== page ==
I've been listening a lot lately to librarians talk about what libraries pay for content. Not books so much, those can be pricy, sure, but for everything else.
And I have to wonder: why? Journal and database vendors are one of the growth sectors of this economy. Say what you like about the oil companies and their record profits in these times when gas is going up over $4.00/gallon (I paid over $4 per gallon just two days ago) and the airlines and their record profits at the same time as they're charging us $25-$50 a checked bag plus the inflated ticket prices, they have nothing on the journal and database vendors. Seriously.
These vendors raise prices at a whim. Anybody else notice how some venture capital firms have bought some of them and not traded them off for a quick profit? They're a cash cow.
To be fair, the libraries don't have a lot of choices. These are resources to which people need quick access. It's not like there's an alternative, either. It's not the tortilla chip market where if the store is charging too much for brand A, you can grab a bag of brand B on sale. The content is good. The content is valuable. The content is needed by your consumers, whether they be members of the public, students, faculty, etc.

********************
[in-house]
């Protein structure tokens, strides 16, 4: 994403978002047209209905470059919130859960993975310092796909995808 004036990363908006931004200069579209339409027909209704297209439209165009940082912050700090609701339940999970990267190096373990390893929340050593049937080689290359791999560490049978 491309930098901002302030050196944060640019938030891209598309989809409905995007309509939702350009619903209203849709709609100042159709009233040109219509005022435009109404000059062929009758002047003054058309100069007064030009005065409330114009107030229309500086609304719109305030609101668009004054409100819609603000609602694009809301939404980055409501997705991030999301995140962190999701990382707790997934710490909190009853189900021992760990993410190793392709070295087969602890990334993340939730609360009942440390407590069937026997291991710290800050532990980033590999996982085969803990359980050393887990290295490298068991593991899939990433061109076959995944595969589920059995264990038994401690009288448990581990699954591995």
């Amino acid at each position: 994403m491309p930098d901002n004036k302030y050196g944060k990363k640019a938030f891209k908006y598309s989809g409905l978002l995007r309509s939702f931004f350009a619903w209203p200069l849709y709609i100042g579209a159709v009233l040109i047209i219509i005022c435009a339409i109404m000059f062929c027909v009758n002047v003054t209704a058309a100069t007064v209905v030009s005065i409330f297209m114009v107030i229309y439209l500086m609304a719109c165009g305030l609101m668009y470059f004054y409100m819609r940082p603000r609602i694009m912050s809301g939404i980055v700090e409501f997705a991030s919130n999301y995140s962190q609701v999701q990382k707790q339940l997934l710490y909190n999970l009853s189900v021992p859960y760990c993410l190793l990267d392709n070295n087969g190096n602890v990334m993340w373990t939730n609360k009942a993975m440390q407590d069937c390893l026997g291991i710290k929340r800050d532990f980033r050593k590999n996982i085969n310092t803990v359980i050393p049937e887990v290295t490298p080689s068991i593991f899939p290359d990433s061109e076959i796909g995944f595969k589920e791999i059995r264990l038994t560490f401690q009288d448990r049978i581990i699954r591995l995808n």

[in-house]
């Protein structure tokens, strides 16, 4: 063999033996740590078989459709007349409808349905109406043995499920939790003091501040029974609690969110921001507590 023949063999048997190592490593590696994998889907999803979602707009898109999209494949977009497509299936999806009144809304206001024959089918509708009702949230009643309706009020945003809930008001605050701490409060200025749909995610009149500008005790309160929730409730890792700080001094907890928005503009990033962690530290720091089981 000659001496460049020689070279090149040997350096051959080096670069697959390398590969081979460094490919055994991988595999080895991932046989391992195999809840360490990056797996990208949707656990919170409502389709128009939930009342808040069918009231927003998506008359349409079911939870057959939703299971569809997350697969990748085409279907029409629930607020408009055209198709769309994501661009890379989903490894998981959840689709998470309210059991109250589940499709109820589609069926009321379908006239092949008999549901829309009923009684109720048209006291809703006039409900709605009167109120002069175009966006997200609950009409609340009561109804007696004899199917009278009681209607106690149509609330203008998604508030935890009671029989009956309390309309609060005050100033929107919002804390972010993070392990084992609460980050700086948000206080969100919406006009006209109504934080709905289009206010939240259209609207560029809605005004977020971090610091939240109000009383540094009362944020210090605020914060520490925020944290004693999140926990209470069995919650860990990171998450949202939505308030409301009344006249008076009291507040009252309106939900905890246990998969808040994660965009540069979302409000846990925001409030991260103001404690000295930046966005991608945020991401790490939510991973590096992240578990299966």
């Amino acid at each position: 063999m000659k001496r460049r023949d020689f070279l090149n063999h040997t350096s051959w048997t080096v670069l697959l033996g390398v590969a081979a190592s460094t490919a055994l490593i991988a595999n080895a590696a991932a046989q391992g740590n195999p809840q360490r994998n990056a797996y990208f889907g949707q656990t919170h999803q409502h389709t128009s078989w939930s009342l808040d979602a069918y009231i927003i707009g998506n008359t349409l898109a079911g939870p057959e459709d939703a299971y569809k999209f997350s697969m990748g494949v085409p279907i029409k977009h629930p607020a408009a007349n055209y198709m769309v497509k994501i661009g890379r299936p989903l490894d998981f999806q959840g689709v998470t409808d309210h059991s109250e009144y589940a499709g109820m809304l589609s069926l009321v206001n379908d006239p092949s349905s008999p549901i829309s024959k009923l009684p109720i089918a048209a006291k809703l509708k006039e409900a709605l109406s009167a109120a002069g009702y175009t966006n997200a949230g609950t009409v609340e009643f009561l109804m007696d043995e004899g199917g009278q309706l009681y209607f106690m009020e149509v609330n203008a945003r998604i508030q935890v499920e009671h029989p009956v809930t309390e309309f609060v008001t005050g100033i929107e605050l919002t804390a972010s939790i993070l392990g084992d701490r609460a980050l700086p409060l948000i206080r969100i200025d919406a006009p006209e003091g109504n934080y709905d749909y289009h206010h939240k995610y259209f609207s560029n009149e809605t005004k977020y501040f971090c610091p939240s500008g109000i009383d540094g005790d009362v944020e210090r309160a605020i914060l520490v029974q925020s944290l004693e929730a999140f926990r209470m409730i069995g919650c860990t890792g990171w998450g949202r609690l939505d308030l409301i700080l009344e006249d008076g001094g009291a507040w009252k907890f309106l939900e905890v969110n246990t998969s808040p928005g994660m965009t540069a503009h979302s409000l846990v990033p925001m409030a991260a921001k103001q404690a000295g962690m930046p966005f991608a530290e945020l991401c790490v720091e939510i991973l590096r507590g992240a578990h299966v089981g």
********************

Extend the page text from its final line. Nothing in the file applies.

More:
Or are there alternatives? A few libraries and library systems have struck back, boycotting various vendors and their products, but those really are the big guys. And worse, it doesn't seem like it's made a difference. I work with a Collection Development Librarian who is pretty good at getting deals and getting vendors to lower their prices, but you know others aren't getting the same deal just because she does. (Come to think of it, there's a strong resemblance to the airline ticket market there...)
In a perfect world, it might take a two-pronged approach: Libraries have to boycott, authors have to refuse to submit. Okay, so I know well enough that's not going to happen, especially in the academic market where not publishing can cost you your tenure track job or your grant funding that pays your wages, but I sometimes dream, late at night, that we could all do this for a year. And then see if maybe those prices might go down.